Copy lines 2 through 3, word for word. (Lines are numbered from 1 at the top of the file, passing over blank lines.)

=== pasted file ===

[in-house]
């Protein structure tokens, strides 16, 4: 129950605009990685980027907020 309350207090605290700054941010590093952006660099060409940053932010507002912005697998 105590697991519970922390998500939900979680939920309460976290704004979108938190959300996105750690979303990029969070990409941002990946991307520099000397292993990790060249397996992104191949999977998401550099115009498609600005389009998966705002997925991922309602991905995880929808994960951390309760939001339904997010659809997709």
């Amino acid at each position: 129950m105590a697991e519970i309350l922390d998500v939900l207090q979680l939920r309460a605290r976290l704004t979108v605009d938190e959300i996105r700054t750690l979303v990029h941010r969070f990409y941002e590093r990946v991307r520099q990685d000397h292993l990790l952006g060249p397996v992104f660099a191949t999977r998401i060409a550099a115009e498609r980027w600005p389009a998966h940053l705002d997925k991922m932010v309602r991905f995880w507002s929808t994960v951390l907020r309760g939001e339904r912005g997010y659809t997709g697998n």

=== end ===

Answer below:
């Protein structure tokens, strides 16, 4: 129950605009990685980027907020 309350207090605290700054941010590093952006660099060409940053932010507002912005697998 105590697991519970922390998500939900979680939920309460976290704004979108938190959300996105750690979303990029969070990409941002990946991307520099000397292993990790060249397996992104191949999977998401550099115009498609600005389009998966705002997925991922309602991905995880929808994960951390309760939001339904997010659809997709």
């Amino acid at each position: 129950m105590a697991e519970i309350l922390d998500v939900l207090q979680l939920r309460a605290r976290l704004t979108v605009d938190e959300i996105r700054t750690l979303v990029h941010r969070f990409y941002e590093r990946v991307r520099q990685d000397h292993l990790l952006g060249p397996v992104f660099a191949t999977r998401i060409a550099a115009e498609r980027w600005p389009a998966h940053l705002d997925k991922m932010v309602r991905f995880w507002s929808t994960v951390l907020r309760g939001e339904r912005g997010y659809t997709g697998n």